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Health Sciences

My Pinning Ceremony

September 26, 2019

Earlier this month, the Nursing Department celebrated our most recent graduates at the 2019 Pinning Ceremony.

Nursing instructor and chair of the Pinning Ceremony Committee, Bernie Mandrick, reflects back on her memories of her own Pinning Ceremony:

When did you graduate from nursing and from which program?

I graduated from the Baccalaureate program at the University of Manitoba in 1986 (If you are doing the math that was 33 years ago yikes!)

What did receiving your pin mean to you?

Receiving my pin meant the culmination of a lot of hard work and the celebration of the friendships and learning our class did.

What parts of the Pinning Ceremony do you best remember?

I remember being so excited to see my peers. We had been separated by our choices of Senior Practice sites and catching up with them before the start of the ceremony was fabulous. We wore blue graduation robes. I wore dove grey shoes (my favorite shoes of all time!) and carried 4 roses (one for each year of the program) in the processional. I also remember that we had organized a graduate’s choir and we sang a song as part of the ceremony. I clearly recall the pride I had when Dr. Larsen the Dean of Nursing pinned the pin to my gown. Sharing that moment with my family was profound and I truly felt I had made it!

Do you feel you own Pinning has an impact on your involvement with our program’s Pinning Ceremony. How?

I loved the tradition behind the Pinning Ceremony; it was intimate and so focused on the graduates as the nurse. I felt it was my “rite of passage”. Pinning is much more specific to nursing. It is a smaller celebration (I’m talking number of graduates here) than convocation and every person on the stage knew our names and had a relationship with us. I felt the support and pride our faculty had in us. My Pinning Ceremony was important to me; the memories remain with me (even 33 years later) and I want those same memories for my students. It was a natural fit for me to be involved in planning the Pinning Ceremony for the BN graduates from Red River.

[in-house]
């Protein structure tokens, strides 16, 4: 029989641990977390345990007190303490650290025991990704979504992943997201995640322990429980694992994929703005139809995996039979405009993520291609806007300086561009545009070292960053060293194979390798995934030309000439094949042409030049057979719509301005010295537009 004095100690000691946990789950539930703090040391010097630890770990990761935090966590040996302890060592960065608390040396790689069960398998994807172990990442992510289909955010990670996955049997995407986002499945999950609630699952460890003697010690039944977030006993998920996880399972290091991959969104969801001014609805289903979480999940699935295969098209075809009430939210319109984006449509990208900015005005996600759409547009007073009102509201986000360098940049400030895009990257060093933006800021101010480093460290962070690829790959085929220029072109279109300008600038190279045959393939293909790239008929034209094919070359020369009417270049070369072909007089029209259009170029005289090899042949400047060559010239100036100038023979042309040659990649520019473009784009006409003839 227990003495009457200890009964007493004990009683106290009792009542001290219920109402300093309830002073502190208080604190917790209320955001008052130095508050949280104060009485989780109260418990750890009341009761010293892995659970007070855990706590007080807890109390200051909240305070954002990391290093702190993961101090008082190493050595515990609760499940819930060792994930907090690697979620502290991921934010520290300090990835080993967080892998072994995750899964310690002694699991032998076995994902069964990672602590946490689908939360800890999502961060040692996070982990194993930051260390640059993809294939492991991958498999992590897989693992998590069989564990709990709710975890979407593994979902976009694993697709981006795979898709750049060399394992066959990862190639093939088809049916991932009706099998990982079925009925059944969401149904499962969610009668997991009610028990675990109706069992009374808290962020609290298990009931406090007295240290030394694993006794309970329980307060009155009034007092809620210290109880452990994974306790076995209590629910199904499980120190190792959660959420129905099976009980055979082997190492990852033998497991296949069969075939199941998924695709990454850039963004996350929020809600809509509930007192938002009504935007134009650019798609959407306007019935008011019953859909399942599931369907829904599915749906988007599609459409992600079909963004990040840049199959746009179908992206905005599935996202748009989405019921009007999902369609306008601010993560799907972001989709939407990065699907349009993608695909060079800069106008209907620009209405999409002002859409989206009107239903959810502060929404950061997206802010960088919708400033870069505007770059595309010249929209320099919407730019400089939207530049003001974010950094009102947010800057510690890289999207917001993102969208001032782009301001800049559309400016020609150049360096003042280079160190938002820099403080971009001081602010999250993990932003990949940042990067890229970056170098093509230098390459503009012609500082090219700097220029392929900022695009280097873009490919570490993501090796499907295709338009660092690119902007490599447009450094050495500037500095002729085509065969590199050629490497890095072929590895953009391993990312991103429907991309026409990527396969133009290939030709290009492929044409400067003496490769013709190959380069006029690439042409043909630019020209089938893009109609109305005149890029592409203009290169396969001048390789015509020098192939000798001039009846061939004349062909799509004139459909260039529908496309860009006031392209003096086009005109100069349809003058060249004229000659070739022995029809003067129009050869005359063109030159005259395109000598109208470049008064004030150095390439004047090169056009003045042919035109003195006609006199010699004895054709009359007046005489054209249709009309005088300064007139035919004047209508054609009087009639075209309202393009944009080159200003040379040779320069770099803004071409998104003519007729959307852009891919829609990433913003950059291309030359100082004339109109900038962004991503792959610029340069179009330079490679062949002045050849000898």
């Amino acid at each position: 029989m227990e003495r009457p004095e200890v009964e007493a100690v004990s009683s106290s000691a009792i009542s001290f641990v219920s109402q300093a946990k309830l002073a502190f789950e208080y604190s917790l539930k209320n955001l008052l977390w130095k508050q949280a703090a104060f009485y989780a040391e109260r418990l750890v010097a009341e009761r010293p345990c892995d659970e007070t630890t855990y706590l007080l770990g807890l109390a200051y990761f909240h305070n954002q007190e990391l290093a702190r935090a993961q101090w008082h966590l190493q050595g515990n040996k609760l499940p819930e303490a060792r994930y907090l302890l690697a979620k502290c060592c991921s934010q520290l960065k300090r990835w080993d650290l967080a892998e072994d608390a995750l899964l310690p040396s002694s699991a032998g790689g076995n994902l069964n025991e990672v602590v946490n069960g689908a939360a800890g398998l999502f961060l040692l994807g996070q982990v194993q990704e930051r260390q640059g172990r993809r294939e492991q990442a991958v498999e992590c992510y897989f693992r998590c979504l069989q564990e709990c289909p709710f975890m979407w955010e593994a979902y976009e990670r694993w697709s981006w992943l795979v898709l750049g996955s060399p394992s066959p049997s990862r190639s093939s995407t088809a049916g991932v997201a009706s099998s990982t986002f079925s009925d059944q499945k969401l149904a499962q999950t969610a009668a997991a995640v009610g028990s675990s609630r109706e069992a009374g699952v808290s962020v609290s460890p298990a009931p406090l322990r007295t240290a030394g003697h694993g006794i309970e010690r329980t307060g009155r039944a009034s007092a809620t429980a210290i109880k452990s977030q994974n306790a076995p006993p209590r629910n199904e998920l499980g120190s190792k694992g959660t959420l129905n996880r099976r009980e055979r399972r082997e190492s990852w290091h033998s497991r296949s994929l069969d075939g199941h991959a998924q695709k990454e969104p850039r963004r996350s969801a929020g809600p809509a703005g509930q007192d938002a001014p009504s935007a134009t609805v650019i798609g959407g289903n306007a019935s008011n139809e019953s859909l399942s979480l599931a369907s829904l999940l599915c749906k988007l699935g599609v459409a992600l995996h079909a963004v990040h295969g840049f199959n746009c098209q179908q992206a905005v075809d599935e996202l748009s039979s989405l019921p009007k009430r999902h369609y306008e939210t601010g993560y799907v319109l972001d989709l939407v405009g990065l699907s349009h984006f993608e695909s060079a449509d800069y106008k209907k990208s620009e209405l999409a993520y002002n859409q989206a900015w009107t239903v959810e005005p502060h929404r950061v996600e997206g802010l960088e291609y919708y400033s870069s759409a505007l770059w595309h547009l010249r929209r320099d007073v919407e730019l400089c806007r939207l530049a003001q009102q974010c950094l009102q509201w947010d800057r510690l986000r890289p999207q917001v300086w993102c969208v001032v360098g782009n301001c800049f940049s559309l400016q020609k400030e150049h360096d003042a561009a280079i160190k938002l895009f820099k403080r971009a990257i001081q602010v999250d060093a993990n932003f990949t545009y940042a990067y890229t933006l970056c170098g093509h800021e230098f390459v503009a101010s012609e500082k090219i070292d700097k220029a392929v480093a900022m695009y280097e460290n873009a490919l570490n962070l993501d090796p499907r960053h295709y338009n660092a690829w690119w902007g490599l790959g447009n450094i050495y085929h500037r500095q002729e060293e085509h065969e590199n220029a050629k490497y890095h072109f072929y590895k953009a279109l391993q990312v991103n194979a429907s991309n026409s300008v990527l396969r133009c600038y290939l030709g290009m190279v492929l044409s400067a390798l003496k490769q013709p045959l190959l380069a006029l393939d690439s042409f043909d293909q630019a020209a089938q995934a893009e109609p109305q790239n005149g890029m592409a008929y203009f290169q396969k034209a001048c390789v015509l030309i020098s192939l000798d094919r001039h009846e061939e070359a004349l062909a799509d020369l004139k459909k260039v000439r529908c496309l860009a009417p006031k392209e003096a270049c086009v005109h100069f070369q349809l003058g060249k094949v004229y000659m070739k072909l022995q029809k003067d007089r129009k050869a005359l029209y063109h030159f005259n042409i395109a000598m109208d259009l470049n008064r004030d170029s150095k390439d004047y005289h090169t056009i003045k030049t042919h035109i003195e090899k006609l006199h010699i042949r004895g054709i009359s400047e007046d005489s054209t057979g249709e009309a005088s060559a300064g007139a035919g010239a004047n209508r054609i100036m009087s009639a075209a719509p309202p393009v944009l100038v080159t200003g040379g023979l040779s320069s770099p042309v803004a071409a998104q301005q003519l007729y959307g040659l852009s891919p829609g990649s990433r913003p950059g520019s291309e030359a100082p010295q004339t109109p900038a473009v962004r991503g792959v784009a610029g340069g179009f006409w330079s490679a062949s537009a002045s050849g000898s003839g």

Any words of wisdom that you would like future nurses to know about nursing traditions such as the Pinning Ceremony?

You might have just begun your nursing journey in the BN program and maybe it feels like a daunting task right now; however, it will come to an end. Pinning is a time to celebrate the conclusion of this stage of your nursing journey. At Pinning you can reconnect with your cohort before you all begin working shifts, weekends, holidays etc… Pinning is also a celebration for those who have supported you. It is a time for family and friends to show you their pride. It is an opportunity for your support people to meet your instructors (some of whom you spent more time with than your family during the program!). Pins represent your school of nursing and symbols on the Red River College Pin were thoughtfully chosen and designed by previous graduates who had similar experiences to yours in the BN program here. Receiving your pin is your official welcome into the profession. Your faculty is always thrilled to share this day with you. If you want to know more about the RRC pin or the traditions of the RRC Pinning Ceremony, don’t hesitate to email me!

Post written by Bernie Mandrick – Nursing Instructor / Chair – Pinning Ceremony Committee
Questions created by Corrina Zacharkiw – Nursing Instructor